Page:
Title Quote: 1977, God Save The Queen / Sex Pistols. Prospects are as bleak now for young people as they were 40 years ago when punk ruled.
Nothing changes for ordinary folk.
In June of this year, you may have gathered from the news and my meanderings that Britain is to leave the European Union. At once, a cry of pain and anguish was heard from the automotive industry. It’s understandable. Our car makers are mostly foreign owned and tightly tied in to the European free market.
After the dust settled and the atmosphere calmed, the inquest into what it all means began.
At first it seemed our automobile manufacturers were all for abandoning ship and this included mighty Nissan whose Sunderland, UK, factory is a model of excellence and productivity.
Subsequently, and it has to be frankly said, in desperation, our government panicked a bit and organized a sweetheart deal with the Japanese car maker which promised no tariffs or extra bureaucratic burdens on the company if only they would, like a reluctant lover, stay.
Sweetheart, don’t leave me this way.
Jaguar Land Rover announced they too are willing to double their production capacity to a million vehicles per year; but there’s a catch. In return they would expect the UK government to upgrade power supplies and invest in infrastructure.
Yes, good: These deals, if they go ahead, will safeguard jobs but, on the face of it at least, it will likely cost the British tax payer a fortune as our coffers are used to shore up . . . well what exactly? That’s the thing: nobody knows.
Added to this we have the impending inauguration of a new President of the United States, a certain Mr. Trump. You may have caught the name at some point. The other problem that both the UK and our European neighbors as a whole are wrestling with is, what is the President-elect planning? It appears from our media rantings that trying to get a straight answer out of his putative administration is like trying to hold on to a greased river eel whilst playing Dixie on a bugle.
The issue seems to be that nobody knows.
The Far East
Our Prime Minister visited India recently to drum up trading prospects once she triggers Article 50, the document that formally announces our departure from Europe. India is a country with which we have very close ties. This is largely because we first rocked up there in the seventeenth century and proceeded to try and tell them what to do for the next few hundred years.
It didn’t go well and still leaves a slightly nasty taste of colonialism in its wake. Our government’s approach was not, as we thought presumably, warmly welcomed. When it comes to trading with the East, the Far East, and particularly the burgeoning Chinese automotive market, for the foreseeable future at least, nobody knows.
You see where we’re going here?
The Car Industry
Our car makers must be in a state of flux. There’s lots of talk but just lately it has all gone a bit too quiet. We have to assume the auto industry is sitting back with a wait-and-see attitude while quietly working on a bail-out strategy should the worst happen.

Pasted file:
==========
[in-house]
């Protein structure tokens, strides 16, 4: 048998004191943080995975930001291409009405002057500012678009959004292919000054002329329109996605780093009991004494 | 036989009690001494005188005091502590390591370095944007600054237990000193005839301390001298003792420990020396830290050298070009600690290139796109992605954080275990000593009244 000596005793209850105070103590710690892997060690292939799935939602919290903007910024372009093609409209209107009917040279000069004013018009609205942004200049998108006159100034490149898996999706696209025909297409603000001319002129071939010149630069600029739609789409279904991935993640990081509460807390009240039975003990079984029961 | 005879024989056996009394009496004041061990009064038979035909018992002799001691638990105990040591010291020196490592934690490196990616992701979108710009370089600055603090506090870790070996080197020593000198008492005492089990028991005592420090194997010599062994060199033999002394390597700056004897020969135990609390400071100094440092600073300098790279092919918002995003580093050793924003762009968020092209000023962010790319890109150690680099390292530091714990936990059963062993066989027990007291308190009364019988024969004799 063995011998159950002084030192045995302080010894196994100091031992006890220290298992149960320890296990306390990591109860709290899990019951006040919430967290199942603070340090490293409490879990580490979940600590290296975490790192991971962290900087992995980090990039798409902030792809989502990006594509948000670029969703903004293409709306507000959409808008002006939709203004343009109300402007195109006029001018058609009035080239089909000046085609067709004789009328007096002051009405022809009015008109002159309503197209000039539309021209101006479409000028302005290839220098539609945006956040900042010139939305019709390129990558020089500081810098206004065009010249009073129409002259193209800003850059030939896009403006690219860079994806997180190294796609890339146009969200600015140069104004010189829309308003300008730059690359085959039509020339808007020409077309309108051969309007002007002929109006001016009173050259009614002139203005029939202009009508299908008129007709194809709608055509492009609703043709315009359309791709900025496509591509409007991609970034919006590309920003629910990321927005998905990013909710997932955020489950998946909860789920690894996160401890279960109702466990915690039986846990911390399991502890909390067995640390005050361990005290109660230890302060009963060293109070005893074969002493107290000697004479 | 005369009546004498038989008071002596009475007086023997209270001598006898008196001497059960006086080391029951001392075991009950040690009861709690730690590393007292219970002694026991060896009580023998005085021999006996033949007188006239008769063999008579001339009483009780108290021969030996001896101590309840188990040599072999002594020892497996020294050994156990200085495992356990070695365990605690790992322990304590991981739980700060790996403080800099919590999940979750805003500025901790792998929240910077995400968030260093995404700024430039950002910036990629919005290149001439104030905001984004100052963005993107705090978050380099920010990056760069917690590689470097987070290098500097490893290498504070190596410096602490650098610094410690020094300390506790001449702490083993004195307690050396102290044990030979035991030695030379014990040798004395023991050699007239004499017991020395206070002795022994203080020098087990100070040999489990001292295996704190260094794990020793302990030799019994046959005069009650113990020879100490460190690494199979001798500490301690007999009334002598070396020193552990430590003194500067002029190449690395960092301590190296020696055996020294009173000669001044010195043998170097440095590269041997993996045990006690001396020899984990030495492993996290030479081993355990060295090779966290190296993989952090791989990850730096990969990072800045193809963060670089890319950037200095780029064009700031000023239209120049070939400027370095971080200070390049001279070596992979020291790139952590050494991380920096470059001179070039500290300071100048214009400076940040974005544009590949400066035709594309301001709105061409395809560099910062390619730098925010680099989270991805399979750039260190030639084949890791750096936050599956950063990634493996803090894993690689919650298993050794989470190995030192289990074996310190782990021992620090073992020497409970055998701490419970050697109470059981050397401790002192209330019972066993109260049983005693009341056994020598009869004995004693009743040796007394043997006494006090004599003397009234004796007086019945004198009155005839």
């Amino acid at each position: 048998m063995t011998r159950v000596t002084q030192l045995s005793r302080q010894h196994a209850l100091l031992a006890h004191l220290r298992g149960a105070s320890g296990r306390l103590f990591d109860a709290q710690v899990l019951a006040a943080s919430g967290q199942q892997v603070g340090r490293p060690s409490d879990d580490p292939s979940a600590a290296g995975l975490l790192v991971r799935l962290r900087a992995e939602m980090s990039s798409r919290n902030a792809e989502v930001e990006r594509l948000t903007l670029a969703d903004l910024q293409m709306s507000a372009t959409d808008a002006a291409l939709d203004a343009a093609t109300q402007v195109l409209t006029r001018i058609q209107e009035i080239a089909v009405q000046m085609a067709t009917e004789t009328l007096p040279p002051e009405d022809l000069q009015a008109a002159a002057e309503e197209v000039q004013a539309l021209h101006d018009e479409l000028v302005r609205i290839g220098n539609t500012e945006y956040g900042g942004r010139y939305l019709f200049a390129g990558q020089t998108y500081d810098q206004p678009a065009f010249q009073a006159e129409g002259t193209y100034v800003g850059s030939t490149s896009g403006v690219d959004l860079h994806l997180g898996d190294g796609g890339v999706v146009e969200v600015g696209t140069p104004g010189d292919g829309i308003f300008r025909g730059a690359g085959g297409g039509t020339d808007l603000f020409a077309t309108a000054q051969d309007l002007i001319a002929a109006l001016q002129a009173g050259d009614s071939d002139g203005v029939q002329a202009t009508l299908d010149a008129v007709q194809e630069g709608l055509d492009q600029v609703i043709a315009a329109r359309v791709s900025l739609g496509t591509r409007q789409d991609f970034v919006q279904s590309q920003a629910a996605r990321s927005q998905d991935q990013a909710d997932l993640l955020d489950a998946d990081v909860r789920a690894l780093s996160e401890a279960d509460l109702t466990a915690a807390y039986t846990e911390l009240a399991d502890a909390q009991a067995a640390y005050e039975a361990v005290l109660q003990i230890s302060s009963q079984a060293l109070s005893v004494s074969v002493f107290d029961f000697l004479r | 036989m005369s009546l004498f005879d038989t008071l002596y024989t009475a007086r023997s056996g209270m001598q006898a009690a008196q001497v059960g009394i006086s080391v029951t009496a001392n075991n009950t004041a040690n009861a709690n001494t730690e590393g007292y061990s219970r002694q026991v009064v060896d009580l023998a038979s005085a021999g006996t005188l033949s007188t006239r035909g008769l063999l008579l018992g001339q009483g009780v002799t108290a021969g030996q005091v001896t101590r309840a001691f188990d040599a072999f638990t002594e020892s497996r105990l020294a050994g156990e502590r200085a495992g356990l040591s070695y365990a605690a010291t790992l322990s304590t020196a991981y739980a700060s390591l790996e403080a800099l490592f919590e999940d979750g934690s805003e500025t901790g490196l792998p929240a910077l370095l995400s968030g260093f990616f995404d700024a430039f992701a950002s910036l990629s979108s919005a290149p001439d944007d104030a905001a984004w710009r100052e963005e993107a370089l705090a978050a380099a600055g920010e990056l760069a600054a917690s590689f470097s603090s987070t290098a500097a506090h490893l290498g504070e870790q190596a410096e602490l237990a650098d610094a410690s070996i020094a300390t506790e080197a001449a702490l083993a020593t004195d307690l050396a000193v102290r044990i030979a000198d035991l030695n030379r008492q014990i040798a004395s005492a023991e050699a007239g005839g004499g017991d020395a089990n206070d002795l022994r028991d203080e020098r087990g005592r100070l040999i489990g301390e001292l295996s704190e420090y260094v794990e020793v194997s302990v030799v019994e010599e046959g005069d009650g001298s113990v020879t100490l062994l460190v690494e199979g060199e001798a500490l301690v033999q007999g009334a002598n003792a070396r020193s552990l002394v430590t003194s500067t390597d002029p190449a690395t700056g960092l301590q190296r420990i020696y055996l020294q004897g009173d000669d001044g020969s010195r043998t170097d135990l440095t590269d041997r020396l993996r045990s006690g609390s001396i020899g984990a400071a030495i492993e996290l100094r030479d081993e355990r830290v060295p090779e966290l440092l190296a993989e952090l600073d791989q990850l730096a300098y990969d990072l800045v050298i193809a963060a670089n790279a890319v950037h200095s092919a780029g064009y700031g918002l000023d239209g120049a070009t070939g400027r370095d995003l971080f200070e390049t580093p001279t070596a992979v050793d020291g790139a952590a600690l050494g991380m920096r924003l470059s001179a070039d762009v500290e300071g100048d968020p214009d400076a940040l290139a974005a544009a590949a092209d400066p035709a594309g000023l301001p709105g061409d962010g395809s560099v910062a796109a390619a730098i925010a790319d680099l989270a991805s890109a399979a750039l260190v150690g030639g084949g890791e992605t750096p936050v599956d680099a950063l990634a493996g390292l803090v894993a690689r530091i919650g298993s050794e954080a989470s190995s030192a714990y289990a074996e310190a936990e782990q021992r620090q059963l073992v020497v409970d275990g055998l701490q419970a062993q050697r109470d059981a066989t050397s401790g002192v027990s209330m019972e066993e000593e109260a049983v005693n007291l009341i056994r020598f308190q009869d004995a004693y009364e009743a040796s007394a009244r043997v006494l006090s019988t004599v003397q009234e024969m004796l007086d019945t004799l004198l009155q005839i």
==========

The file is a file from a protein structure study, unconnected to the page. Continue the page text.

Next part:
The UK car industry employs some 800,000 people and has shown immense powers of recovery over the last two decades. The future looked bright. Much of this incoming investment was predicated upon membership of the Union. Under this arrangement, global car makers knew they could export their British-made cars into continental Europe without tariffs.
Some industry executives have stated that if the UK fails to get good access to the European market, then our factories could become noncompetitive and, ultimately, fail.
Of course, the great unwashed public have no idea of what, if anything, is going on behind the scenes. For all we know, things may be much further along a positive road than has been revealed. Or not. Right now among voters, nobody knows.
No Future For England?
There are only a few known factors. First – and this is as predictable as knowing that if you broke your toe you will spend the recovery period constantly banging it against furniture – the European politicians are throwing their toys out of the buggy.
The odious Belgian who likes to think he runs the show is making dark murmurings. He hates what we have done because it disagrees with his self-important point of view.
He means to make leaving as tough on us as possible.
Meanwhile in the UK parliament, the usual suspects are squabbling over the top jobs. People who were forced out of government when the new regime swept in after the Euro vote now believe they have some divine right to be brought back into the ruling cabinet; and this despite their policies being soundly rejected by the people. They put themselves before the national interest and threaten to rock the boat when the time comes for us to go it alone.
Game of Thrones has nothing on the UK parliament.
Thus while England is dreaming of a new future, politicians dither and obfuscate and argue to the extent that there is no future foreseeable. Only time and fate will tell. For now, nobody knows.
Geoff Maxted is a motoring writer, photographer, and author of our Letter From The UK series. Follow his work on Twitter: @DriveWrite